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The Golden Gate Bridge Almost Ended Up With a Bumble Bee Paint Job

Illustration for article titled The Golden Gate Bridge Almost Ended Up With a Bumble Bee Paint Job

The Golden Gate Bridge’s iconic “International Orange” paint job was a bit of a happy accident. If the United States Navy got its way, the landmark stretch of infrastructure would look like a bumble bee. That would’ve been just sad.

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The black-and-yellow stripe color scheme, of course, was a design that emphasized practicality and visibility. Since it’s built out of a steel alloy, the Golden Gate Bridge needed a sturdy paint job in order to protect it from rust and corrosion. The salty air and characteristic San Francisco fog made these problems worse. The fog, in particular, raised the visibility concern. The last thing anyone wanted was for a tall ship to crash into the $35 million bridge, taking out cars and pedestrians in the process.

So, during construction in the 1930s, the War Department got invovled. The military initially objected to the bridge altogether for fear that Navy ships would get stuck in the Bay if the bridge collapsed, due to tall ship or bombers or otherwise. Once it had been dissuaded, the Navy proposed the bumble bee design. This was just a few years after the dawn of “dazzle” camouflage, an avant-garde design practice intended to hide things—even massive ships—in plain sight.

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Illustration for article titled The Golden Gate Bridge Almost Ended Up With a Bumble Bee Paint Job

A “dazzle” ship in 1918

The Army Air Corp also favored the dazzle-inspired approach and proposed a red-and-white stripe color scheme. In conclusion, the military either wanted the Golden Gate Bridge to look like a bumble bee or a candy cane.

Thankfully this didn’t happen. When the steel beams arrived to the bridge construction site, they’d already been painted with an international orange-colored primer. The original plan was to paint over the primer with a black or grey or (God forbid) military-order dazzle design. Consulting architect Irving Morrow actually wrote a lengthy “Report on Color and Lighting” that analyzed every aspect of the bridge’s appearance. Ultimately, Morrow decided that the international orange looked pretty damn good. The reddish hue provided a pleasing contrast between the bright blue California sky as well as the golden hills on either shore. Most importantly, the color was bright enough to stand out in the fog.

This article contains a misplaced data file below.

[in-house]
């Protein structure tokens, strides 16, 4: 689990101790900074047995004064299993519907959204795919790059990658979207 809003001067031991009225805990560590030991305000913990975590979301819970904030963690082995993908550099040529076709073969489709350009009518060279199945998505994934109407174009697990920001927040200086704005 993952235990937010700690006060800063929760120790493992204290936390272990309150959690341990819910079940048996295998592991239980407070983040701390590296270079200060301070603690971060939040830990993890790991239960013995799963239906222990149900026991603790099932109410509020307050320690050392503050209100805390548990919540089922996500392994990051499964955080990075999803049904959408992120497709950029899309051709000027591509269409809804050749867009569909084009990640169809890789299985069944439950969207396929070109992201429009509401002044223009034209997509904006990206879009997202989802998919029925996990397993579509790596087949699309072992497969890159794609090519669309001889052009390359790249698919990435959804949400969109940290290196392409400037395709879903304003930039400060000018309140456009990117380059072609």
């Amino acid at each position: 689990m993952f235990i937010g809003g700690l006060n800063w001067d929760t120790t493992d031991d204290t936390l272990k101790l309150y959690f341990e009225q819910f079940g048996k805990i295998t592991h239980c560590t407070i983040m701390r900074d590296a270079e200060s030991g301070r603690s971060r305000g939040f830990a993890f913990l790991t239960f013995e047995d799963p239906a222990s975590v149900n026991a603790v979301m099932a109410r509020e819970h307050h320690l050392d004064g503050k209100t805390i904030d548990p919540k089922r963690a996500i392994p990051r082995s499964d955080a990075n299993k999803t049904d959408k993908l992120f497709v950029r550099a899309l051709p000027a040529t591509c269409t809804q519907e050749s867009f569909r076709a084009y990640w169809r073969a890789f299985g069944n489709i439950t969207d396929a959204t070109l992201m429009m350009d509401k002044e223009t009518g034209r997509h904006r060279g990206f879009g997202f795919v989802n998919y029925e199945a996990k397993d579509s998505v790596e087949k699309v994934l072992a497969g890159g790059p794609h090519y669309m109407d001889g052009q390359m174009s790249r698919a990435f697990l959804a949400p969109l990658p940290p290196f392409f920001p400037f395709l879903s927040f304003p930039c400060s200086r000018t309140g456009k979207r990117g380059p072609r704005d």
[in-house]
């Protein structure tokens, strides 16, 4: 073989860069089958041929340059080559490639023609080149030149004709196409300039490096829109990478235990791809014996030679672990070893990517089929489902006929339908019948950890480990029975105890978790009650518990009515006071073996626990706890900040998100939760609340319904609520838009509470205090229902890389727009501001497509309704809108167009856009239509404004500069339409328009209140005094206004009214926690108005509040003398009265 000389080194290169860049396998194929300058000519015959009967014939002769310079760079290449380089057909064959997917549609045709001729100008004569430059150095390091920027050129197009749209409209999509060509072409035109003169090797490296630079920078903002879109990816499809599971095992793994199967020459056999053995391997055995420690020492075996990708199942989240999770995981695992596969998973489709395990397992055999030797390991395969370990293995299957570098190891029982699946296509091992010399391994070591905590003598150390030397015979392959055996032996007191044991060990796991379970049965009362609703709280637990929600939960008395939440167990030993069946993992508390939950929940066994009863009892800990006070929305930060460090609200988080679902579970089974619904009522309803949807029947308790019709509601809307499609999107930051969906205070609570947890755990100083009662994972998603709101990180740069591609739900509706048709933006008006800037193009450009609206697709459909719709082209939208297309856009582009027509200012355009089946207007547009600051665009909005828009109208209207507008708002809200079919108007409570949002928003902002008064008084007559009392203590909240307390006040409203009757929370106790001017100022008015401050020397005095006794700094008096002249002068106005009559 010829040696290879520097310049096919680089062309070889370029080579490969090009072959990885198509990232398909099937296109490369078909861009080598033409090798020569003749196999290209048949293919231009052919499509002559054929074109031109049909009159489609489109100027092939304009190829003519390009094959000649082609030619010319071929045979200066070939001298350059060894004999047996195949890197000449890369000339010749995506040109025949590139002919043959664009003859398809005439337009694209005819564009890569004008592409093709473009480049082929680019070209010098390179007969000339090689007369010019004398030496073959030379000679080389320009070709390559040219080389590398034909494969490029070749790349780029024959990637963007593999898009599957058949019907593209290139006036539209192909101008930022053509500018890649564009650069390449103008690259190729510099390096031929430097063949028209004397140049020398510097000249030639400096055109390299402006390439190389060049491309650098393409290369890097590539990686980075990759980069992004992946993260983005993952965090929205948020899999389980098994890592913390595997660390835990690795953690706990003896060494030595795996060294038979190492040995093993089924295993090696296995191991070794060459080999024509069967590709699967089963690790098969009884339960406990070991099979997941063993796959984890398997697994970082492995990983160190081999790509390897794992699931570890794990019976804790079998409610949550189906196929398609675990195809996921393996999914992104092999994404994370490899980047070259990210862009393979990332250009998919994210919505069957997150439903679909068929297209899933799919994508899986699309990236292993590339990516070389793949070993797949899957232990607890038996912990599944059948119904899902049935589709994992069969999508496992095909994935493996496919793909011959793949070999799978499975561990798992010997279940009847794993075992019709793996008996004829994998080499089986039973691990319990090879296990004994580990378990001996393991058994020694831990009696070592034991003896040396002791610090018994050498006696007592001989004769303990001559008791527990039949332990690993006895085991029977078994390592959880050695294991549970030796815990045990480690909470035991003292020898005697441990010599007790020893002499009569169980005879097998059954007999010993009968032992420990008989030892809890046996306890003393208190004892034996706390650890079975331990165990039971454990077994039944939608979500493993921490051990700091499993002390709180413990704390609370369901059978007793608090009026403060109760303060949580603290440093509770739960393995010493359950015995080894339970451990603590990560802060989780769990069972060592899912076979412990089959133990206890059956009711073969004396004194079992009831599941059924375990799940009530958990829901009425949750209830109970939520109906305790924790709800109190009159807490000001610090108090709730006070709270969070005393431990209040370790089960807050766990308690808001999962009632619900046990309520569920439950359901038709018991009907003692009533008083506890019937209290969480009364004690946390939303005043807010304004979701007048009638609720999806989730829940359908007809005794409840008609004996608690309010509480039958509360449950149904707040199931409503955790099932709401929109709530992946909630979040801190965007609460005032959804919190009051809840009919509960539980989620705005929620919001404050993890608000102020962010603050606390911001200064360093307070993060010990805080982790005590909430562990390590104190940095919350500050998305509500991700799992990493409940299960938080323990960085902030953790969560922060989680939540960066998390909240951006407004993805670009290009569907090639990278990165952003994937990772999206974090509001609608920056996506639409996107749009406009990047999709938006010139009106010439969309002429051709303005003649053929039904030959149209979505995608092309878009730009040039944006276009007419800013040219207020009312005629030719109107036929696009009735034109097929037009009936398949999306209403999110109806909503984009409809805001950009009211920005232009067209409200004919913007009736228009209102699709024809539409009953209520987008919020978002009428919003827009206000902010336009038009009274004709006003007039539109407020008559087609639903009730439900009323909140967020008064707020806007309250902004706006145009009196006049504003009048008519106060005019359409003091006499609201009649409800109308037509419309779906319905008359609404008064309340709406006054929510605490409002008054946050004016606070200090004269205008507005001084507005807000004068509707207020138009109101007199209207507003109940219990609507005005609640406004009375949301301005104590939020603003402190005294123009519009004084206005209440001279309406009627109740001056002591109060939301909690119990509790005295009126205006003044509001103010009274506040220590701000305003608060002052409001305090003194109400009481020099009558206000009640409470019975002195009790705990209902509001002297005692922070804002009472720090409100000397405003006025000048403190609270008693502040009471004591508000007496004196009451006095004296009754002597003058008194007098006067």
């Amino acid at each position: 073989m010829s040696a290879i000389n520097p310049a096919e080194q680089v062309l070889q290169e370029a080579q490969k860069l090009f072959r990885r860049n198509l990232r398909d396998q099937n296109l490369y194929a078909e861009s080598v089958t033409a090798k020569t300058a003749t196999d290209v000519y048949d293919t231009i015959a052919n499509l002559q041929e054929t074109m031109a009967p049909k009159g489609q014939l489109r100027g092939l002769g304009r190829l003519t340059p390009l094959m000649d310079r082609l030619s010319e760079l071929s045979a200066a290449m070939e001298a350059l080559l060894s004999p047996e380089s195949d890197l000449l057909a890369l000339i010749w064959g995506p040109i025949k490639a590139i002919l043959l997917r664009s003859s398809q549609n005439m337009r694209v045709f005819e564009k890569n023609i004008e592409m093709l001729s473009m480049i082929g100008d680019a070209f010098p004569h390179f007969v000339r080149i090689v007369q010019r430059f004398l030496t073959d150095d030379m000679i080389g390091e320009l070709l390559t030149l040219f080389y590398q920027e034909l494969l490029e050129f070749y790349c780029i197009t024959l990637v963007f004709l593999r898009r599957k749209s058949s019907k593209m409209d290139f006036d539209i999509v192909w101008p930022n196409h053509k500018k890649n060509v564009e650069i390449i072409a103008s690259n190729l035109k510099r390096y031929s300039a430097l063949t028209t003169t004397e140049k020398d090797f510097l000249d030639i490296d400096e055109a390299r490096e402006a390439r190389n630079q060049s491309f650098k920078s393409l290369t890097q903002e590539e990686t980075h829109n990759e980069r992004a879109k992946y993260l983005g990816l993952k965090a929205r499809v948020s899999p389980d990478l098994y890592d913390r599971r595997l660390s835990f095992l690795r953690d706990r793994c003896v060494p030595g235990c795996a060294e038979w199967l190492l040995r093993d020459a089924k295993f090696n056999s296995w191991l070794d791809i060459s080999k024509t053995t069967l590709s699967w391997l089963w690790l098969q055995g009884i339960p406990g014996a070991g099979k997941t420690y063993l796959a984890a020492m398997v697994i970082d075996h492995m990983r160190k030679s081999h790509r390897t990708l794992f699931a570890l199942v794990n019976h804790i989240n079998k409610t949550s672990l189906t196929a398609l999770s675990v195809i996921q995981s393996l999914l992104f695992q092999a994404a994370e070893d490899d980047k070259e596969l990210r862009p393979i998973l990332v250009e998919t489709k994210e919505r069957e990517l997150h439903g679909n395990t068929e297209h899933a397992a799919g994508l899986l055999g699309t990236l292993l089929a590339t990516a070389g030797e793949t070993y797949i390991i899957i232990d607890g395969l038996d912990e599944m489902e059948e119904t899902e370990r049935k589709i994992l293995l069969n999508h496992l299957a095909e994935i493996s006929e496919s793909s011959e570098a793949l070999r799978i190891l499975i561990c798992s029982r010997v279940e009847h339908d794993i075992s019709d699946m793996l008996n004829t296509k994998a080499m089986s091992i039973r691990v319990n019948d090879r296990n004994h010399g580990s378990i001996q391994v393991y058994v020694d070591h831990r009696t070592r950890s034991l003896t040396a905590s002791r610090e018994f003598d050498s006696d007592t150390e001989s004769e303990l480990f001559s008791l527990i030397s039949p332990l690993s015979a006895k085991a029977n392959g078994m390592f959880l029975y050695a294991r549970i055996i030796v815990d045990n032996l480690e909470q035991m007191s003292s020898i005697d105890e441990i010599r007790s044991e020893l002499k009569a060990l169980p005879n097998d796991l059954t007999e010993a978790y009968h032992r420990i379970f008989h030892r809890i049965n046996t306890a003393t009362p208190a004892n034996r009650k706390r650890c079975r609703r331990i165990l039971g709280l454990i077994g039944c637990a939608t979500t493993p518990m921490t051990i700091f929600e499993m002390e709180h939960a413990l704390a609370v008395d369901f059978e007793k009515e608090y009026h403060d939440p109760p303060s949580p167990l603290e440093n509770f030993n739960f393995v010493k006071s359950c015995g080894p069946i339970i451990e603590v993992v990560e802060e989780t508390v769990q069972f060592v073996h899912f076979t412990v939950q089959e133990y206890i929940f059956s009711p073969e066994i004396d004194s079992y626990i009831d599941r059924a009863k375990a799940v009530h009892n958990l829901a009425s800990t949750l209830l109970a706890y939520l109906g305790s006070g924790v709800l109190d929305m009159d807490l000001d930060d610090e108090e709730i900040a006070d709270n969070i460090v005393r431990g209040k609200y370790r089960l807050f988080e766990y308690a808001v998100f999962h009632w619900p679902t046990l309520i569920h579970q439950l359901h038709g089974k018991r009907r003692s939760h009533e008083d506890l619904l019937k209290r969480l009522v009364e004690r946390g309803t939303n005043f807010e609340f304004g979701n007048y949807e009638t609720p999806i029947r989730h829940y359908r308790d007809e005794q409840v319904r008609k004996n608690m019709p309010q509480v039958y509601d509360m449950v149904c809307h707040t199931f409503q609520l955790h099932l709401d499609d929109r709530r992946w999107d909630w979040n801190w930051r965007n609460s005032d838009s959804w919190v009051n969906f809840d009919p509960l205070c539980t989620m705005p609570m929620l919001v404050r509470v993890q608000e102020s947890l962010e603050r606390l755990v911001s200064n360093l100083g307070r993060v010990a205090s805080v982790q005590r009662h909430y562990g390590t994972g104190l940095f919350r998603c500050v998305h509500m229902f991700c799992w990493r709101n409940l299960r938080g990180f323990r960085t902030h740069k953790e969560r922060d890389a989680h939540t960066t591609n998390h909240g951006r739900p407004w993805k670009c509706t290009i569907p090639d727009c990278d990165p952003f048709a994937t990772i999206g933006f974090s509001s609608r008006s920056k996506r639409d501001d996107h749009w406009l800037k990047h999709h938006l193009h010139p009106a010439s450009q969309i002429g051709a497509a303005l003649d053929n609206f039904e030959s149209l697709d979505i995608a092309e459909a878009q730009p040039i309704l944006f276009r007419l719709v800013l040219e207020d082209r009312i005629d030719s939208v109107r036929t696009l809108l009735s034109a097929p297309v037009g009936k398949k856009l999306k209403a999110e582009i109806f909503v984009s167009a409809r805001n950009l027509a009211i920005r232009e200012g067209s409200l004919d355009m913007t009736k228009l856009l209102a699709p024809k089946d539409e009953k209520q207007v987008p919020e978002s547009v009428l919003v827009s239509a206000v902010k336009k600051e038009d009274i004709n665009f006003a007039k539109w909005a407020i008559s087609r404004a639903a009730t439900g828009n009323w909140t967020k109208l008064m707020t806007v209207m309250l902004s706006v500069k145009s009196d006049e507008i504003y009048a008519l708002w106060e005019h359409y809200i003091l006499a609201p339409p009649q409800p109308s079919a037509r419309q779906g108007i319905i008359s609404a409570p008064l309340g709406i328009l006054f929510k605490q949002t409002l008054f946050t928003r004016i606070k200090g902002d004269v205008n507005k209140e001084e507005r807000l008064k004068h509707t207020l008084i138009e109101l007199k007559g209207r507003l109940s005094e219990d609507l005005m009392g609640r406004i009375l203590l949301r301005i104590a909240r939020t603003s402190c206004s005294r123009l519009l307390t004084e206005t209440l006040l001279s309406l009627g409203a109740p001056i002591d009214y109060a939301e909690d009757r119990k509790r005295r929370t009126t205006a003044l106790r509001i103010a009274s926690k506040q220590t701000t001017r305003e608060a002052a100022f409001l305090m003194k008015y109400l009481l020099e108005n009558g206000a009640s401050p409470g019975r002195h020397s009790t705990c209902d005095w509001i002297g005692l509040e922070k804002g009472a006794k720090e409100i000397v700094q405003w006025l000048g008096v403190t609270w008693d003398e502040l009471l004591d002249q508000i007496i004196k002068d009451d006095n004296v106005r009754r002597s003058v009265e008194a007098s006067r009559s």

And so, the international orange primer stayed. It’s actually refreshed on a perpetual basis to ensure that the bridge’s steel stays protected. Every piece of the bridge gets a fresh coat of paint every 20 years or so, though painters are constantly painting due to the sheer size of the landmark. By 1990, the original lead-based paint had been completely replaced by zinc-based paint. As the bridge’s website explains:

The zinc protects the steel, because zinc corrodes more easily than steel. Zinc serves as a sacrificial metal, so the steel does not rust when zinc is present. On top of that zinc primer is a top coat of paint in the Golden Gate Bridge’s signature color called International Orange.

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The formula for international orange is no secret. The specific CMYK formula and color codes are published on the bridge’s website. You can also buy a close approximation off-the-shelf from Sherwin Williams. It’s called “Fireweed”—a name that’s frankly a little more fun than international orange. It’s certainly better than “Bumble Bee” ever would’ve been.


Top image via Golden Gate Bridge, Highway & Transportation District / Flickr / Lucas Maystre

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Contact the author at adam@gizmodo.com.
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DISCUSSION

Had the bridge been given this bumble bee paint job we would have all gotten used to it, learned to love it, and it would have still been a major tourist attraction. We’d also bee (see what I did there?) reading an article on Gizmodo about how our beloved Bumble Bee Bridge almost got a drab orange paint job and how that “would have been just sad”.